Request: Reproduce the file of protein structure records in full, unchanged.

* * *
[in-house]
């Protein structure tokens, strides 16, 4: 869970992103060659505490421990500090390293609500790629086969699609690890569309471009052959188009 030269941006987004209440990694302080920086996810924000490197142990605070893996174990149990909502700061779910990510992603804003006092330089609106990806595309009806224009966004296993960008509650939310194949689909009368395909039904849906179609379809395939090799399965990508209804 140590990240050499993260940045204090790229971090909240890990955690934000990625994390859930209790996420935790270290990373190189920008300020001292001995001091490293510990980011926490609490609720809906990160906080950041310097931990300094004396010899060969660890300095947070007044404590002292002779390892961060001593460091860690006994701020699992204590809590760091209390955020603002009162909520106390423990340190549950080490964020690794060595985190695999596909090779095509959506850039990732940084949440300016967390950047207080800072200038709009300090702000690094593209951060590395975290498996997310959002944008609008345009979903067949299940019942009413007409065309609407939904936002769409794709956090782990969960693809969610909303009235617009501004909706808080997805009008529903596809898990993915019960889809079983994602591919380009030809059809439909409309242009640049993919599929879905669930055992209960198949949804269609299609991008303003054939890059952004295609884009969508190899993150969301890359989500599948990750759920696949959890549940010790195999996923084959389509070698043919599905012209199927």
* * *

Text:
[in-house]
């Protein structure tokens, strides 16, 4: 869970992103060659505490421990500090390293609500790629086969699609690890569309471009052959188009 030269941006987004209440990694302080920086996810924000490197142990605070893996174990149990909502700061779910990510992603804003006092330089609106990806595309009806224009966004296993960008509650939310194949689909009368395909039904849906179609379809395939090799399965990508209804 140590990240050499993260940045204090790229971090909240890990955690934000990625994390859930209790996420935790270290990373190189920008300020001292001995001091490293510990980011926490609490609720809906990160906080950041310097931990300094004396010899060969660890300095947070007044404590002292002779390892961060001593460091860690006994701020699992204590809590760091209390955020603002009162909520106390423990340190549950080490964020690794060595985190695999596909090779095509959506850039990732940084949440300016967390950047207080800072200038709009300090702000690094593209951060590395975290498996997310959002944008609008345009979903067949299940019942009413007409065309609407939904936002769409794709956090782990969960693809969610909303009235617009501004909706808080997805009008529903596809898990993915019960889809079983994602591919380009030809059809439909409309242009640049993919599929879905669930055992209960198949949804269609299609991008303003054939890059952004295609884009969508190899993150969301890359989500599948990750759920696949959890549940010790195999996923084959389509070698043919599905012209199927």